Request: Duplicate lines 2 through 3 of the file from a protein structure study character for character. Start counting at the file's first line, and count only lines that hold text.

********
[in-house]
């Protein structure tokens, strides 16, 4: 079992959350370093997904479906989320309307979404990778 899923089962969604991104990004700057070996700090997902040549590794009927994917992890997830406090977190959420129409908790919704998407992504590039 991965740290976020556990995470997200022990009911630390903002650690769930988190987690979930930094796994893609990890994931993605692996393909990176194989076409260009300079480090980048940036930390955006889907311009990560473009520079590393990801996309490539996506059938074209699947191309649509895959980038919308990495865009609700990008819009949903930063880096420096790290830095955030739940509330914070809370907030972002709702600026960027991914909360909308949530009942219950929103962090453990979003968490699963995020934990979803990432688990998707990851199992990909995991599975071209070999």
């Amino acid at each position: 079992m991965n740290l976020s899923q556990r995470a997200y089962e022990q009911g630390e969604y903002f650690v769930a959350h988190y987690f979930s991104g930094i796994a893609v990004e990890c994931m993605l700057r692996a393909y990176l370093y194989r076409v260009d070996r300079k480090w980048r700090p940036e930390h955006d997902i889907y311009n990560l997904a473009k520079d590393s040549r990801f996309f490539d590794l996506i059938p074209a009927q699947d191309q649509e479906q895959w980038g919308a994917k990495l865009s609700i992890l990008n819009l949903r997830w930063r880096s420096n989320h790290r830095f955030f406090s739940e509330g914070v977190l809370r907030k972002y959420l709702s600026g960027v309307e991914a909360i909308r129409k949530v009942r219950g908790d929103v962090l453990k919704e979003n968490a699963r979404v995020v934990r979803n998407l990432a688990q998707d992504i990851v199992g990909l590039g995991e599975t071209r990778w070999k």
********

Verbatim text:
């Protein structure tokens, strides 16, 4: 079992959350370093997904479906989320309307979404990778 899923089962969604991104990004700057070996700090997902040549590794009927994917992890997830406090977190959420129409908790919704998407992504590039 991965740290976020556990995470997200022990009911630390903002650690769930988190987690979930930094796994893609990890994931993605692996393909990176194989076409260009300079480090980048940036930390955006889907311009990560473009520079590393990801996309490539996506059938074209699947191309649509895959980038919308990495865009609700990008819009949903930063880096420096790290830095955030739940509330914070809370907030972002709702600026960027991914909360909308949530009942219950929103962090453990979003968490699963995020934990979803990432688990998707990851199992990909995991599975071209070999």
């Amino acid at each position: 079992m991965n740290l976020s899923q556990r995470a997200y089962e022990q009911g630390e969604y903002f650690v769930a959350h988190y987690f979930s991104g930094i796994a893609v990004e990890c994931m993605l700057r692996a393909y990176l370093y194989r076409v260009d070996r300079k480090w980048r700090p940036e930390h955006d997902i889907y311009n990560l997904a473009k520079d590393s040549r990801f996309f490539d590794l996506i059938p074209a009927q699947d191309q649509e479906q895959w980038g919308a994917k990495l865009s609700i992890l990008n819009l949903r997830w930063r880096s420096n989320h790290r830095f955030f406090s739940e509330g914070v977190l809370r907030k972002y959420l709702s600026g960027v309307e991914a909360i909308r129409k949530v009942r219950g908790d929103v962090l453990k919704e979003n968490a699963r979404v995020v934990r979803n998407l990432a688990q998707d992504i990851v199992g990909l590039g995991e599975t071209r990778w070999k």